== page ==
François Curlet was born in 1967 in Paris, France. He now lives in Brussels, Belgium.
François Curlet describes his work as an acceleration or immobilization of signs. Beyond any determined medium, these indeed form the very material of his works: the mass of signs — deeply rooted into a specific culture or globally shared in our connected world — to which we are daily subjected. For more than thirty years, the artist has been constantly distorting and remixing them, be it a traditional djellaba seemingly designed by Nike, an Ebay logo converted into an abstract painting, a peanut-selling stand for an out-of-work Charlie Brown, or a wooden surfboard for Canadian lumberjacks. In the vein of dadaist and situationist practices, Curlet disrupt the connections between certain objects and materials and their cultural references and established meanings, providing us with a Lewis Carroll-esque world governed only by the law of humour, poetry and free association.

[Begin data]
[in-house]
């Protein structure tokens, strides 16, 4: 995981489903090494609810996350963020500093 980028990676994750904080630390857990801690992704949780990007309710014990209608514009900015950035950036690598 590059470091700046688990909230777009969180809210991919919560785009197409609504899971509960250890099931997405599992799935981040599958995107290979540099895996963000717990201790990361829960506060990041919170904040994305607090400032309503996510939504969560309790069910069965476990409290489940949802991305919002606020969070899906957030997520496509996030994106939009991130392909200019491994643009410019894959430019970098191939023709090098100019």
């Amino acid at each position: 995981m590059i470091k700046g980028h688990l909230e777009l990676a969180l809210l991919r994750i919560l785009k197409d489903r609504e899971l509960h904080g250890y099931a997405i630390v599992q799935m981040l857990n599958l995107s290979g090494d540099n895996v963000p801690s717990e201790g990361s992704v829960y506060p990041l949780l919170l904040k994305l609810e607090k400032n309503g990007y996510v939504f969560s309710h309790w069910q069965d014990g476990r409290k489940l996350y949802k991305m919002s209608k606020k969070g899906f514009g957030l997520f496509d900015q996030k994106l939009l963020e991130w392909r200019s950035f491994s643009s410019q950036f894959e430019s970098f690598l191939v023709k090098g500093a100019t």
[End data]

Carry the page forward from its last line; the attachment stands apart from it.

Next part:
François Curlet has shown widely in Europe (Centre Pompidou, Palais de Tokyo, MACs). His work is held by numerous public collections, including Tate Modern, Centre Pompidou, MACBA (Barcelona), and the Van Abbe Museum in the Netherlands.
His work is represented by Air de Paris (Paris) and Galerie Micheline Szwajcer (Antwerp).